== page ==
Fireweed next to Marmot Lake Trail
Fireweed along the Marmot Lake Trail
A lovely cascade surrounded by ferns
A lovely cascade surrounded by ferns

From the low point, you will gain 900 feet in 1.8 miles on an uphill traverse to Marmot Lake. I got to the lake on a Sunday afternoon and there were plenty of available campsites.

Although it is overshadowed by Jade, Marmot Lake is beautiful in its own right
Although it is overshadowed by Jade, Marmot Lake is beautiful in its own right

After you make your way past the campsites at Marmot, the trail narrows, steepens, and becomes inundated with obstacles, like fallen trees, roots, and boulders. Navigation becomes a lot harder as well. I am a big advocate of GPS assistance for this type of thing.

Personally, I have found the Gaia GPS app to be the most inexpensive, dependable, and accurate way to stay on track during hikes. All you need is a smartphone to use it and these days, most people have those.

A talus slope next to Marmot Lake
A talus slope next to Marmot Lake. Continue along the bottom of this one

The section between Marmot and No Name Lakes is the hardest part of the hike to Jade. You will gain 700 feet in about a mile, as you follow cairns up a talus and scree slope. It is pretty ridiculous but just remember, it is over quick.

Make sure to follow cairns to avoid getting lost and save time and energy
Make sure to follow cairns to avoid getting lost and save time and energy

As you pass No Name Lake, take note of the spur trail that goes out to a campsite next to the lake. If you strike out at Jade (which is likely), camping at No Name is a good backup plan.

No Name Lake
No Name Lake
Jade Lake at sunset
Jade Lake at sunset

Dip Top Gap

If you are planning to ascend the snowfield to Dip Top Gap (elevation 7291 feet), trekking poles with snow baskets are a must. In the morning, the snow is iced over and slippery so you will want microspikes or crampons. By mid-afternoon, the snow is soft enough to get up without them.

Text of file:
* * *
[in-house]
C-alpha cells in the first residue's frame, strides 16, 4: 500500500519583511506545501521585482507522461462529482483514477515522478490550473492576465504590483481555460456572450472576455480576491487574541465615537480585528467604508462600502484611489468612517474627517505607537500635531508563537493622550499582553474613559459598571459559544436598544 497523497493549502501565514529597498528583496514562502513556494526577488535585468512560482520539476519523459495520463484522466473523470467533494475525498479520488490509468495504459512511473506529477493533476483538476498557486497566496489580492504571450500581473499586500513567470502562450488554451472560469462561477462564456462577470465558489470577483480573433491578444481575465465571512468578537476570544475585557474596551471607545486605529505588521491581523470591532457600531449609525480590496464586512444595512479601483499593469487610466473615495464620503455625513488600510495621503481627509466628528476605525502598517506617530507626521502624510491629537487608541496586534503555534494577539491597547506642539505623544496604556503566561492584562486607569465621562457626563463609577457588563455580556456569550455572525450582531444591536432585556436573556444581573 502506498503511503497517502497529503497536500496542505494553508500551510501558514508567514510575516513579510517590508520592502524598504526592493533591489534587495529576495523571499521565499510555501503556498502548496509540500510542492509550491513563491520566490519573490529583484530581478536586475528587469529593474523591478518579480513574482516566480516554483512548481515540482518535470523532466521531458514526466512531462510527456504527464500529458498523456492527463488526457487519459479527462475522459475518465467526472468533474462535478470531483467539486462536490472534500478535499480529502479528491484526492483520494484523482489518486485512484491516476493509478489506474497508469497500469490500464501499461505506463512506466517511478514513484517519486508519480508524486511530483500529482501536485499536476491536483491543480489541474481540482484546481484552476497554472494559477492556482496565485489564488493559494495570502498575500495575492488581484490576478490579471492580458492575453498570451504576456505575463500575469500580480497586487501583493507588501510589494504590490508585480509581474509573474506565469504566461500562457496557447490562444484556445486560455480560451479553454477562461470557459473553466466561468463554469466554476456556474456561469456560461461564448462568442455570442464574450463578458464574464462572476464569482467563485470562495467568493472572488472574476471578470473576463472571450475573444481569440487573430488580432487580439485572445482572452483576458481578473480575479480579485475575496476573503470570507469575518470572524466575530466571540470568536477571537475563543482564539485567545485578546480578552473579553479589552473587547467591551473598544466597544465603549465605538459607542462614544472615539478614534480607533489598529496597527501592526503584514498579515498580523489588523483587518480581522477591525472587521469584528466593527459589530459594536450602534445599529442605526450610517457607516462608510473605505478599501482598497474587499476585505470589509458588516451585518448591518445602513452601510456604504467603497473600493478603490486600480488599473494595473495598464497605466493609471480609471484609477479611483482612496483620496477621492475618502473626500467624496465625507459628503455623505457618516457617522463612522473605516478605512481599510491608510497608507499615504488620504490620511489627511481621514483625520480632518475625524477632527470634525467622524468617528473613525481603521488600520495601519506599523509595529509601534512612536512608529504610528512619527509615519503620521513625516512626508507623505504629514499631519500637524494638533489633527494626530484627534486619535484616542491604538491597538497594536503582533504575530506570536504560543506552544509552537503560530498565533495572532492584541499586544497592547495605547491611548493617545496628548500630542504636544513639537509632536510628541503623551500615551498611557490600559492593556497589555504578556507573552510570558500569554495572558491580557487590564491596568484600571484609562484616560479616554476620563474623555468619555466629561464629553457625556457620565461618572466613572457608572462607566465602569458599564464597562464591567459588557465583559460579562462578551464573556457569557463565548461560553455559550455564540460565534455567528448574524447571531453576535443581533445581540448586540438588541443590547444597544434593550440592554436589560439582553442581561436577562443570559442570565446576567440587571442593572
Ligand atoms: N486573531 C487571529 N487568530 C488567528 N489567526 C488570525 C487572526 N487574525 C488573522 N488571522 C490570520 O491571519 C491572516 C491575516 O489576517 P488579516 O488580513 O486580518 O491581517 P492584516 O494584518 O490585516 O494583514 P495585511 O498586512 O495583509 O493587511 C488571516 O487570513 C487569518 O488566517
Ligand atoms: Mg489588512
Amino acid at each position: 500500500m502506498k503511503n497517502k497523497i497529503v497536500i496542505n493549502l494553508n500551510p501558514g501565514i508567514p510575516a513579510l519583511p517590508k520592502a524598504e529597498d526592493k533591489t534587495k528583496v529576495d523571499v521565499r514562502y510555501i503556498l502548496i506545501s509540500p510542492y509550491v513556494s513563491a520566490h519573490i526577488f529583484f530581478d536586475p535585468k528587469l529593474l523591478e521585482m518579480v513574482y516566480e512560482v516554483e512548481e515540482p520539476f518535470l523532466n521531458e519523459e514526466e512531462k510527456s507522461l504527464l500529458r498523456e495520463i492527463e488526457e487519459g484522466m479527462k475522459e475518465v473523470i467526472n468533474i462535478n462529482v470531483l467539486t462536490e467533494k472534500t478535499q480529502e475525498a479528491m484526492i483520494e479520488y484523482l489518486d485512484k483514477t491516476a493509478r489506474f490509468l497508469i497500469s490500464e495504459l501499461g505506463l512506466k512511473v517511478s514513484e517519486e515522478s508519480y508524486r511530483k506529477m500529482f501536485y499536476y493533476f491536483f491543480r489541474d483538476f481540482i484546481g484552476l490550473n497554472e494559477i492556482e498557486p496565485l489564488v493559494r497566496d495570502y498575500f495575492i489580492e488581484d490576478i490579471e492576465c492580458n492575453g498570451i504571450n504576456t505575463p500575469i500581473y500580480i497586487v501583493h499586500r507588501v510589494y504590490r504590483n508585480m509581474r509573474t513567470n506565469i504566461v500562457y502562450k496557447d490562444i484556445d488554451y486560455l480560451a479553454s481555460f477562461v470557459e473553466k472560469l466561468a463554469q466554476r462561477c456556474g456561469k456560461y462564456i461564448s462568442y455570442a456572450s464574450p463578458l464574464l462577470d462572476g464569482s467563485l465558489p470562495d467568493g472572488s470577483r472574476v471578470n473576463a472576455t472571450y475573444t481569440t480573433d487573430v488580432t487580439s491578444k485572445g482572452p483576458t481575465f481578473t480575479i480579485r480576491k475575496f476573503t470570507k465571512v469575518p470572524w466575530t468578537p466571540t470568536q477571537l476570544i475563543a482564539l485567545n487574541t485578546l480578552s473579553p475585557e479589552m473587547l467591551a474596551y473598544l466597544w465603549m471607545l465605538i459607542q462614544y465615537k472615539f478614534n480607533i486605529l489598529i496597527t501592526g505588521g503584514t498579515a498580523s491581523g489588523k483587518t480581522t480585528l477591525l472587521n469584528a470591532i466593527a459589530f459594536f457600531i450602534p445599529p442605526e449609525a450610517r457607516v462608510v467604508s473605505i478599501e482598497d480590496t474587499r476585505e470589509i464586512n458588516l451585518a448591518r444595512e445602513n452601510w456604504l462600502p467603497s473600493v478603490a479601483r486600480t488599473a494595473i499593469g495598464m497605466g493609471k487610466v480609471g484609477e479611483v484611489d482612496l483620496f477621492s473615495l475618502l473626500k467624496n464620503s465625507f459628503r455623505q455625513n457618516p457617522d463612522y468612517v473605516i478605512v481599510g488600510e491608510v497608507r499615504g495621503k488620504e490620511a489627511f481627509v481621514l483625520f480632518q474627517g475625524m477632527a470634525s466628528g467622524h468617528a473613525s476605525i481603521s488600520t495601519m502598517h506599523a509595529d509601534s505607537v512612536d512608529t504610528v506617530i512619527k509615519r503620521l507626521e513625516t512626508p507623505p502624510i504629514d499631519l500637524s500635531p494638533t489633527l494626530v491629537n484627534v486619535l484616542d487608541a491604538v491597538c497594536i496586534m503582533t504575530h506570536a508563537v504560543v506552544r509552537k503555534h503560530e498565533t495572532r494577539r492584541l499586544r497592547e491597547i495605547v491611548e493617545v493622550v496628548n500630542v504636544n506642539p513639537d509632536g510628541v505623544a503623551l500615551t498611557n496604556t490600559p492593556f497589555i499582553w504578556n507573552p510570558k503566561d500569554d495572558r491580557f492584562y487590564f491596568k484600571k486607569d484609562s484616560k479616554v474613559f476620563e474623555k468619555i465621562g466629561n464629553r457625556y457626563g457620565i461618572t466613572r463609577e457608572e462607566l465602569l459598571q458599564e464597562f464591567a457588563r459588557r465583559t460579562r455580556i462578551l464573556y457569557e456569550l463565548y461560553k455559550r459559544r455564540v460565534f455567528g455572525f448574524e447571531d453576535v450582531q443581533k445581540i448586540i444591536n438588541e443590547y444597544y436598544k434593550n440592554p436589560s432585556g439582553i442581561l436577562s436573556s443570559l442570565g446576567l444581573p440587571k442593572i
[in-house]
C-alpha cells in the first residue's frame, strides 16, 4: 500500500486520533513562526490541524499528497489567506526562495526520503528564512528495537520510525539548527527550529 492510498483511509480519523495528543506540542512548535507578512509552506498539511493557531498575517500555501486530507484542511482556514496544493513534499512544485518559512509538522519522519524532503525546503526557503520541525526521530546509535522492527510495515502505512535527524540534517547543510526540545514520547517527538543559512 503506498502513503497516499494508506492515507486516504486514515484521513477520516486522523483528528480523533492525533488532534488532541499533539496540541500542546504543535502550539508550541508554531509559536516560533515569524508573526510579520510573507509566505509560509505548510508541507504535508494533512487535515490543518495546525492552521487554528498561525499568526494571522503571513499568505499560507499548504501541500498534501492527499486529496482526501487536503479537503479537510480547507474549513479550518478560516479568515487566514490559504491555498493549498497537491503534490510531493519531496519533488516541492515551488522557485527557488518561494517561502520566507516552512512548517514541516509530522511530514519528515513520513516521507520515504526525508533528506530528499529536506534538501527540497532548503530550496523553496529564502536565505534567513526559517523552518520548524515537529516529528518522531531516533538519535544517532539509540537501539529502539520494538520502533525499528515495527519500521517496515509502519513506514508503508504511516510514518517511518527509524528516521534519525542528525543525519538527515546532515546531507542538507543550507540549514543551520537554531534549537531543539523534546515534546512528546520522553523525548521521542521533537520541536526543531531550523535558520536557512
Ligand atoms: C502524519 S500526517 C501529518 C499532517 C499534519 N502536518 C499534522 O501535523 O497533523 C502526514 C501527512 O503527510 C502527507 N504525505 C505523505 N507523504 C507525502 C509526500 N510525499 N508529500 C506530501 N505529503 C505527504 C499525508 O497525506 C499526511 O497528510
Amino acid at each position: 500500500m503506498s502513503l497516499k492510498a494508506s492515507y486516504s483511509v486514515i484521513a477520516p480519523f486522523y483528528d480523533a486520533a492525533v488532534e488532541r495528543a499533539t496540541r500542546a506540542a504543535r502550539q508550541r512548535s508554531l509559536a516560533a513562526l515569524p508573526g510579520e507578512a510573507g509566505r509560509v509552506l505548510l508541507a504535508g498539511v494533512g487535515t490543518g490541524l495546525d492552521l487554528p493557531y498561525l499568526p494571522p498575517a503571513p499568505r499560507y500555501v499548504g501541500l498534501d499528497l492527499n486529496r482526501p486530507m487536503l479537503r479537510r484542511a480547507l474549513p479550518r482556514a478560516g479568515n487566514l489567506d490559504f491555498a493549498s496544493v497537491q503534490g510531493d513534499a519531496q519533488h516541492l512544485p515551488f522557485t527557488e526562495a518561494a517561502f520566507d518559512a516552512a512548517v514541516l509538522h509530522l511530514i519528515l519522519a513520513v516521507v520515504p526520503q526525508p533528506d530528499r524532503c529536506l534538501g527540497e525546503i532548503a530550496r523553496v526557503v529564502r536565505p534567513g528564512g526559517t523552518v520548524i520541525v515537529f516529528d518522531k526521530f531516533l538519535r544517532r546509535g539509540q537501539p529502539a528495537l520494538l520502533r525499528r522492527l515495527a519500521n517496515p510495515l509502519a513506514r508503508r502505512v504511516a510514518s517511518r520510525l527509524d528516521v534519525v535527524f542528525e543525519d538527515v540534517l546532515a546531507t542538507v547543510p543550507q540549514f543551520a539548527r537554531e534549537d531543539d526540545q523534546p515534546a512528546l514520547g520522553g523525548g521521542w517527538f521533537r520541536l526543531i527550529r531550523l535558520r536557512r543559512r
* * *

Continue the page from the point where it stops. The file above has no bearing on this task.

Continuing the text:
The view from Dip Top Gap is incredible!
The view from Dip Top Gap is incredible!

Unless you are okay with getting your rear end wet, take a trash bag to glissade (slide down) the snowfield.

When Arrow and I left Jade Lake for Dip Top Gap, we followed a trail that dumped us onto a dangerous traverse over loose scree. By the time I figured out this was a bad route, we were over-committed and continued down to the gully.

Arrow and I traversed the steep embankment to the right. Not recommended!
Arrow and I traversed the steep embankment to the right. Not recommended!

It was heinous and I implore you to take a different way. On the way up, bear right at 47.59621, -121.17760 and go down to the lake, then follow the creek up to the snowfield. This will seem somewhat touch-and-go but I promise it is safer!

Approaching the snowfield
Approaching the snowfield

From Dip Top Gap, you can continue down the talus slope to Pea Soup Lake, hike up the ridge to Dip Top Peak, or sit back and enjoy views of the lake, Mount Daniel, and Lynch Glacier from the saddle.

Jade Lake and the Central Cascades from the snowfield
Jade Lake and the Central Cascades from the snowfield

Bear Safety

I saw a black bear run through the forest as Arrow and I were making our way down the switchbacks below Deception Pass.

Nobody I talked to seemed concerned about bear activity at Jade Lake. In fact, one person uttered the words, “there are no bears up here.”

You might be able to find a tree to hang your food on but if you really want to play it safe, I recommend purchasing a BearVault canister.

BearVault BV 500

View at REI

View on Amazon

What to Bring

The biggest mistake beginner backpackers make is bringing too much stuff and hauling too heavy of a pack.

I guarantee your trip will be much more enjoyable if you pack light. Identify what you need to bring and leave behind what you don’t.

The only caveat I give is to not fixate on being so lightweight and minimalist that you sacrifice preparedness, safety, and sensible comfort on your trip. Like many things in life, it’s all about a balanced approach.

Tip: Not sure which lightweight backpacking gear to buy? We’ve done the “heavy lifting” for you. See our top picks.